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Could our sun be a part of a constellation?

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posted on Mar, 13 2012 @ 03:07 PM
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Not sure about exactly where to post this.

I was reading about the sun and I had this question just pop up in my head.

At night I look at the sky and see stars and constellations. I wonder if there is anyone else out there in the vast Universe that looks to their night sky and sees our sun in one of their constellations?

I think about these kinds of things and just wonder!


Just pondering.




posted on Mar, 13 2012 @ 03:20 PM
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Thats a wonderful thought. Imagine someone looking at our star from their planet. Well, they would be gazing at light from our sun possibly millions of years old, and thus, you, me and everyone else on the planet would be long gone. Heck, even our star could be gone and for all they know, its just a little light steadily twinkling away..



posted on Mar, 13 2012 @ 03:21 PM
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Excellent thought!

Obviously we have no way of knowing this, and of course our constellations wouldnt be the same as another planet's constellations either.

But definitely a thought provoking idea!



posted on Mar, 13 2012 @ 03:22 PM
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reply to post by Beldy
 


I have wondred this also.
Guess it would take some of the cosmic family to share their star charts

edit on 3/13/12 by Ophiuchus 13 because: (no reason given)



posted on Mar, 13 2012 @ 04:01 PM
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Constellations are completelty arbitrary and in the eye of the beholder. The sun is simply a point of light in the sky seen from elsewhere. Insofar as it is bright enough to be seen, then sure, of course.

It's not enough to simply be seen around a bunch of other stars. When you see the constellation of Orion, for example, those stars are nowhere near each other. A constellation is not "painted" on a flat surface. One star in the constellation could be 10 light years away and the next 110 light years away. It's just that from our perspective they tend to line up in a line so we can say, "Hey, that's Orion's belt!"

The point is that we create constellations out of our own minds. There's not a picture of a guy out there that we call Orion. We just made it up, just like we made up the Big Dipper or Draco.
edit on 3/13/2012 by schuyler because: (no reason given)

edit on 3/13/2012 by schuyler because: (no reason given)



posted on Mar, 13 2012 @ 04:05 PM
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Yes the Sun is part of a constellation.
Imagine zooming away from the Sun - the bright stars nearest the Sun would be stars such as -
Aplha Centauri (binary) 4.3 light years
Sirius 8.6 light years approx,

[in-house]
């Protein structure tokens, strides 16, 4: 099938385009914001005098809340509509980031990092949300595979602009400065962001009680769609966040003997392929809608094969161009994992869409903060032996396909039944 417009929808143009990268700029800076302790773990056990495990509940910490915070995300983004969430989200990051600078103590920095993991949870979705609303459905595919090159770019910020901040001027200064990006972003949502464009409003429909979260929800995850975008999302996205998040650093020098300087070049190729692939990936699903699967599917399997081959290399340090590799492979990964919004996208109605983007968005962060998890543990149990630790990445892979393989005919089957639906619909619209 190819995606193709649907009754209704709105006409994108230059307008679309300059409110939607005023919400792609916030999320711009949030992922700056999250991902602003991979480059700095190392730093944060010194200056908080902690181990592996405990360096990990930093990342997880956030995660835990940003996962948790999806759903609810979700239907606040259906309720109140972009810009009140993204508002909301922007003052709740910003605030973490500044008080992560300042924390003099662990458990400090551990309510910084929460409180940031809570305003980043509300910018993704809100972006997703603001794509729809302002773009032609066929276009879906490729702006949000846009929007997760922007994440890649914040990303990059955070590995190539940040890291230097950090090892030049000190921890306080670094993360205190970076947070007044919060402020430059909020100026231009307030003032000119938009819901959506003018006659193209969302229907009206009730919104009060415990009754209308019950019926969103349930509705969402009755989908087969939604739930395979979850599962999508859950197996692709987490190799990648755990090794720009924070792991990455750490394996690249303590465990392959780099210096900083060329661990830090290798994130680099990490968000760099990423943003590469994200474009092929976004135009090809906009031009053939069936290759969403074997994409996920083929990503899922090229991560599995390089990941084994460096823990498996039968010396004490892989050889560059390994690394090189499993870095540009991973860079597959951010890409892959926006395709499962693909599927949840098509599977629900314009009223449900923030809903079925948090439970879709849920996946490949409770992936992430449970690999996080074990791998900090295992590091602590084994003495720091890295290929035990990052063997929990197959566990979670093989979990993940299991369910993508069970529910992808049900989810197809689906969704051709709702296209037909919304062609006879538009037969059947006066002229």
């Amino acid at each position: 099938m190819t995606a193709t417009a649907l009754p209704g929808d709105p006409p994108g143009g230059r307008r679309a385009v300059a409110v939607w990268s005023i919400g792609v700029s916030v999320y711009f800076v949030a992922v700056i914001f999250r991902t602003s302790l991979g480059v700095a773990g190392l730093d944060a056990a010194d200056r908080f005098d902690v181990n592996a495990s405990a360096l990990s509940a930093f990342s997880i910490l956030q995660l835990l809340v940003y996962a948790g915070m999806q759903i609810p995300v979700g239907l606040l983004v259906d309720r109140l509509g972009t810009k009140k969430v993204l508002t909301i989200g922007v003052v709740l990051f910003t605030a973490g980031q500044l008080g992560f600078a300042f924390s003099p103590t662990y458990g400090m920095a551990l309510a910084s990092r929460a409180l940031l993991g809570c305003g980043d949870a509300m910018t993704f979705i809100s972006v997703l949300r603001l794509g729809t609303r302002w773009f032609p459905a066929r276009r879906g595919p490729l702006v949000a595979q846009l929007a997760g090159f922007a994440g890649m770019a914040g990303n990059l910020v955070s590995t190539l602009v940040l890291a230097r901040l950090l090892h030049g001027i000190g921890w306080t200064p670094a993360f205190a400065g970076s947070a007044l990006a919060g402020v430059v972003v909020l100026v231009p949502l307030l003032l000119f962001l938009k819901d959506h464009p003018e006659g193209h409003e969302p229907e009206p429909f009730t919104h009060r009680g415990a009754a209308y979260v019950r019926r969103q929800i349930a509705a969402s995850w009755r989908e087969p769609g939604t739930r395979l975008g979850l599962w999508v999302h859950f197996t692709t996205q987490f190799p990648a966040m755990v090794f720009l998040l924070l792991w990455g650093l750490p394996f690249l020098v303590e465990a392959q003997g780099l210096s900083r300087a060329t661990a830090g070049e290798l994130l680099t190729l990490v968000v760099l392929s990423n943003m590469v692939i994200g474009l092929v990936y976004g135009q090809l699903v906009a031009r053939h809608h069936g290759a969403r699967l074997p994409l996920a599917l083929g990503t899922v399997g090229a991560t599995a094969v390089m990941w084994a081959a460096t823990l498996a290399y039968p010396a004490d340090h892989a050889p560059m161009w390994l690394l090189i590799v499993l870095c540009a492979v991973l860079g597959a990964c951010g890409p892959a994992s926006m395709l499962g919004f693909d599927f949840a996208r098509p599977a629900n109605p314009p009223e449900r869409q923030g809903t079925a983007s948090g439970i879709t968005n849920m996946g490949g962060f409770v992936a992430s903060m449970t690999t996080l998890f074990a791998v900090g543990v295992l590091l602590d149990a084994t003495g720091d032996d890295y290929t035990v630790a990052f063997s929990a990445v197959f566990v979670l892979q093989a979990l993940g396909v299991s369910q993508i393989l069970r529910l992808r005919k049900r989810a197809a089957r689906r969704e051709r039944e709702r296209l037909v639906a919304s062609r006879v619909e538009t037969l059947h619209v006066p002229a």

Procyon 10,
Vega 26,
Arcturus 41,
Capella 47,
Achernar 66,
Betelgeux 190



posted on Mar, 13 2012 @ 05:01 PM
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reply to post by schuyler
 


Thank you for your response schuyler.

I understand and agree with what you are saying.

This was just a question that popped in my mind I thought I would share. It's kind of a "what if" scenario. My mind drifts on its own sometimes and things and questions just come to me at times.

I think the answer is nobody can know. Yet.

Everyone else thank you for your replies also. I am glad others have thought of this question


The mysteries of the Universe get me thinking quite often.



posted on Mar, 13 2012 @ 05:18 PM
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Originally posted by schuyler
Constellations are completelty arbitrary and in the eye of the beholder. The sun is simply a point of light in the sky seen from elsewhere. Insofar as it is bright enough to be seen, then sure, of course.

It's not enough to simply be seen around a bunch of other stars. When you see the constellation of Orion, for example, those stars are nowhere near each other. A constellation is not "painted" on a flat surface. One star in the constellation could be 10 light years away and the next 110 light years away. It's just that from our perspective they tend to line up in a line so we can say, "Hey, that's Orion's belt!"

The point is that we create constellations out of our own minds. There's not a picture of a guy out there that we call Orion. We just made it up, just like we mad up the Big Dipper or Draco.
edit on 3/13/2012 by schuyler because: (no reason given)


and boom goes the dynamite.



posted on Mar, 13 2012 @ 05:28 PM
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It's just as two members have said, it's an arbitrary thing.
We are the ones who invented the idea of constellations.

But as ArtistPoet pointed out, viewed from another civilization,
we most definitely would meet the requirements to be considered
a constellation. Not a bad one either, with the size of some of our
nearby (constellation) stars.



posted on Mar, 13 2012 @ 07:27 PM
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I have wondered the same thing myself. I would imagine that their would be multiple constellations depending on where the veiwer was.

Here is a picture of the Earth and the Moon taken from the Mercury Messenger spacecraft. This photo is what had me think of what our system looks like from the outside.




posted on Mar, 13 2012 @ 07:45 PM
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reply to post by usmc0311
 


Fantastic shot
Really gives one another perspective



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